Theatre; HIV/AIDS; African-American women; educational interventions
Community Psychology | Health Psychology | Public Health
Rates of HIV/AIDS transmission have increased substantially, particularly among young African American women. According to the Centers for Disease Control and Prevention (CDC), HIV/AIDS is the number one killer for African American women aged 25 to 34. Given that many of these young women are contracting the disease in their late teens and early twenties, there is a need to develop interventions that directly address the needs of this group. The current study sought to assess the effectiveness of theater in increasing knowledge of HIV/AIDS and the likelihood of healthier sexual behavior and choices among 219 young African American women 18 to 39 years of age. Paired sample t-tests revealed that there were significant mean differences in knowledge and intended safe sex behavior after viewing the play. Young women who viewed the play reported increased knowledge of HIV and reported a higher likelihood of engaging in safer sex. Given the high rates of HIV/AIDS among young African American women, more innovative educational and prevention techniques are needed.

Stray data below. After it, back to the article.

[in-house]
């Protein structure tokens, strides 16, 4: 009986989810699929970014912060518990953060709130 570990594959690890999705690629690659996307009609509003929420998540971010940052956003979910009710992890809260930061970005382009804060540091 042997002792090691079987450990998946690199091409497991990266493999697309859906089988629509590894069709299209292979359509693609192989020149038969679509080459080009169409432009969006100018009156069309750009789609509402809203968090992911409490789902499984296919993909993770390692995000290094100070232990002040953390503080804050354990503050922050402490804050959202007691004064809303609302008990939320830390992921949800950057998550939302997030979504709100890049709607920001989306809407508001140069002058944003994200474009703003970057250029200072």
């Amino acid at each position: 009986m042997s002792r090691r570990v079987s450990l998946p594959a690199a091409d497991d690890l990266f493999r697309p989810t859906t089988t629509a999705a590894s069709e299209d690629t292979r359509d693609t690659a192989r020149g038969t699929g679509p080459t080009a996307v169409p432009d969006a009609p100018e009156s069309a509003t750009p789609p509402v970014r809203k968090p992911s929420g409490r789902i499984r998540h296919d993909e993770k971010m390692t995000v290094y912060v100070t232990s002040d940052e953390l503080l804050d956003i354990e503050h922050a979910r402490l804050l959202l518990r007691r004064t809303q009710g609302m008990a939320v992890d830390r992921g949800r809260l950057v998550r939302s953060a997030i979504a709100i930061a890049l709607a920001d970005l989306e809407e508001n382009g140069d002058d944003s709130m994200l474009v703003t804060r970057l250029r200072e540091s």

Livingston, Jonathan N.; Merryweather, James; Mohabir, Jessica; Smith, Che'; Smith, Nina; Madry, Jacqueline; Knight, Travis; Singleton, Dorothy M.; Robinson, Seronda A.; Cothran, Lisa; Brandon, Dwayne; Slay, Alexis L.; and Brown, Camille
"Dramatic Plays as a Tool to Educate Young African-American Females about HIV/AIDS,"
Journal of Health Disparities Research and Practice: Vol. 7
, Article 2.
Available at: https://digitalscholarship.unlv.edu/jhdrp/vol7/iss7/2